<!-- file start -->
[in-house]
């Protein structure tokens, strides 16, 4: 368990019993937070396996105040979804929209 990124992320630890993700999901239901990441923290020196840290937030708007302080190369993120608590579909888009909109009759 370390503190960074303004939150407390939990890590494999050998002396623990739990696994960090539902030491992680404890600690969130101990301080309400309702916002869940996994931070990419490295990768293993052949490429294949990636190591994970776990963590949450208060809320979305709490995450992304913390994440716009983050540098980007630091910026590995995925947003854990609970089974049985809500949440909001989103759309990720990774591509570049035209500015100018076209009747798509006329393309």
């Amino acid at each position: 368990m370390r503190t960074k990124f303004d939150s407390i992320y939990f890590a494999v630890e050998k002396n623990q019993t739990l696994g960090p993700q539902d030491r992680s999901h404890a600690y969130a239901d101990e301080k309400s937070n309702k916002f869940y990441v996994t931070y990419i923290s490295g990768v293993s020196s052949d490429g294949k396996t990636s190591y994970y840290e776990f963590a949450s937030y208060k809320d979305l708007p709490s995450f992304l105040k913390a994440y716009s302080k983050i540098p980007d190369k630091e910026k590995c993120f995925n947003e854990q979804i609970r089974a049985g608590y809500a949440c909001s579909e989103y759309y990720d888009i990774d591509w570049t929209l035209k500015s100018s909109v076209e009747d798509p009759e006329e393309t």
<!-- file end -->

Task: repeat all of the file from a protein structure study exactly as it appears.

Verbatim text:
[in-house]
């Protein structure tokens, strides 16, 4: 368990019993937070396996105040979804929209 990124992320630890993700999901239901990441923290020196840290937030708007302080190369993120608590579909888009909109009759 370390503190960074303004939150407390939990890590494999050998002396623990739990696994960090539902030491992680404890600690969130101990301080309400309702916002869940996994931070990419490295990768293993052949490429294949990636190591994970776990963590949450208060809320979305709490995450992304913390994440716009983050540098980007630091910026590995995925947003854990609970089974049985809500949440909001989103759309990720990774591509570049035209500015100018076209009747798509006329393309």
């Amino acid at each position: 368990m370390r503190t960074k990124f303004d939150s407390i992320y939990f890590a494999v630890e050998k002396n623990q019993t739990l696994g960090p993700q539902d030491r992680s999901h404890a600690y969130a239901d101990e301080k309400s937070n309702k916002f869940y990441v996994t931070y990419i923290s490295g990768v293993s020196s052949d490429g294949k396996t990636s190591y994970y840290e776990f963590a949450s937030y208060k809320d979305l708007p709490s995450f992304l105040k913390a994440y716009s302080k983050i540098p980007d190369k630091e910026k590995c993120f995925n947003e854990q979804i609970r089974a049985g608590y809500a949440c909001s579909e989103y759309y990720d888009i990774d591509w570049t929209l035209k500015s100018s909109v076209e009747d798509p009759e006329e393309t």